Barnes reports extensively on evidence for functional stress and disease (e.g., anemia, malaria, and a rare example of leprosy). She also argues that “most of the individuals . . . came from the same general population” based on “genetic trait patterns and cranial shapes” (166). This latter point is an important aspect of the report in that Slane engages this interpretation of nonmetric traits elsewhere in the volume. In discussing multigenerational reuse of the Roman chamber tombs, for example, Slane refers to “shared family genetic traits” (236). Isotopic analysis might be a valuable next step, providing points of comparison with a recent study by Kennedy that employed that technique (The Busy Cemeteries of Late Antique Corinth, Ph.D. diss., Texas A&M University [2016]).

Reese reports on 155 animal bone fragments from the Painted Tomb and smaller samples (16 and 27 fragments) from two other tombs. Significant here are several fragments of debris from the working of horse bone. Their presence, noted by Reese as unusual at Corinth, contributes to several discussions of depositional processes associated with Corinthian funerary practice (in this case, the use of loose sediment near burials to fill grave contexts after placement of the deceased).

The architectural elements of the chamber tombs and the movable objects recovered from them are presented in chapters 8 and 9. Especially interesting in this section are: the striking degree of standardization in both the plans of the tombs and the sizes of cists and niches (at least in the initial phase of tomb construction); the positioning of sarcophagi or cists opposite the doorway in alignment with the primary visual axis; and the chronologically overlapping practices of inhumation and cremation in the tombs. Regarding this last point, Slane argues that inhumation was used to signify higher status, with “others of lesser status” cremated (179), rejecting the idea that mixed inhumation and cremation occurred during a transition in practice. Slane also explores here the challenge of extrapolating population based on the sizes of chamber tombs or the number of burial spaces within, noting a particular need for caution in assuming that tombs constructed for family groups were intended for multigenerational use. Extensive remodeling aside, the initial phase of the tombs seems to have been designed to accommodate perhaps three generations at most.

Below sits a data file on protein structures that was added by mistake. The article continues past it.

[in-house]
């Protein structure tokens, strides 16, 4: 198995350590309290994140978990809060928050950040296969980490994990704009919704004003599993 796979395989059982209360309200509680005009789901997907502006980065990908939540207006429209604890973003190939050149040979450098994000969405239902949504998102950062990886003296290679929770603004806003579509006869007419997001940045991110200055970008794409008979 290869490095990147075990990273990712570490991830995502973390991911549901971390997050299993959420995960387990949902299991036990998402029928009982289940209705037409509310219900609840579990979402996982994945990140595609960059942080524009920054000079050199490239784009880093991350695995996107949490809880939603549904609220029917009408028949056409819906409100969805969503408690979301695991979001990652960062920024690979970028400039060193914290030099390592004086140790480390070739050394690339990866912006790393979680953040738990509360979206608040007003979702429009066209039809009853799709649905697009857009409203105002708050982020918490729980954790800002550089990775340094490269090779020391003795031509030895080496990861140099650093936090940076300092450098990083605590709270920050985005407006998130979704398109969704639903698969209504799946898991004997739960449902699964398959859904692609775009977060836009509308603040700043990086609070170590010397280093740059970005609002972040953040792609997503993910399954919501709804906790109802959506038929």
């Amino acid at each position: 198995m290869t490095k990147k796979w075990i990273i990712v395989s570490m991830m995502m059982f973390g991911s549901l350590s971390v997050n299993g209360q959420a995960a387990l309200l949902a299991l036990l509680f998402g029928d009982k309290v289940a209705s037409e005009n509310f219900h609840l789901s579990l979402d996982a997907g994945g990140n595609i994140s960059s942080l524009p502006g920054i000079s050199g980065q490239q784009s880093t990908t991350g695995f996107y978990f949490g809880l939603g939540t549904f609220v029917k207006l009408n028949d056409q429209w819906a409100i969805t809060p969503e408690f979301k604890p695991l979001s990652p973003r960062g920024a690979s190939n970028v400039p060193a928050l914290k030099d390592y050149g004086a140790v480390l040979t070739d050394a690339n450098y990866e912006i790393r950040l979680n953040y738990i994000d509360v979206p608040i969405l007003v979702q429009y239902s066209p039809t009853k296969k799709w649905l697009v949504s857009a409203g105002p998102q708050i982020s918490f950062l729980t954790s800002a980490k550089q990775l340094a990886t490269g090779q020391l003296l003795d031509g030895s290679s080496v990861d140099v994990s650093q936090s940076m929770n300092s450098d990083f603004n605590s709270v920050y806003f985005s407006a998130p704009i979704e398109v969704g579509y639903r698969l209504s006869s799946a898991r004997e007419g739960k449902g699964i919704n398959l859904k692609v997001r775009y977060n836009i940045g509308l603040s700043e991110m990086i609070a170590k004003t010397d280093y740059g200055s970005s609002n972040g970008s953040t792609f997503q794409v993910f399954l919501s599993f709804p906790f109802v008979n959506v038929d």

Slane’s meticulously documented discussion of grave goods (ch. 9) provides evidence for burial ritual across both the initial phases of use and subsequent phases of remodeling. Objects are organized first by function and then by type within functional groups (e.g., a section on funerary objects includes cremation urns and unguentaria organized by stylistic groups). This structure facilitates consideration by specialist readers interested in specific object types, while also providing general readers access to the raw evidence on which the interpretive arguments in other chapters are based. In this chapter, Slane’s deep expertise in object analysis is readily apparent, especially in her discussions of lamps, cremation urns, unguentaria, and the various ceramic vessels associated with libations and ritual dining.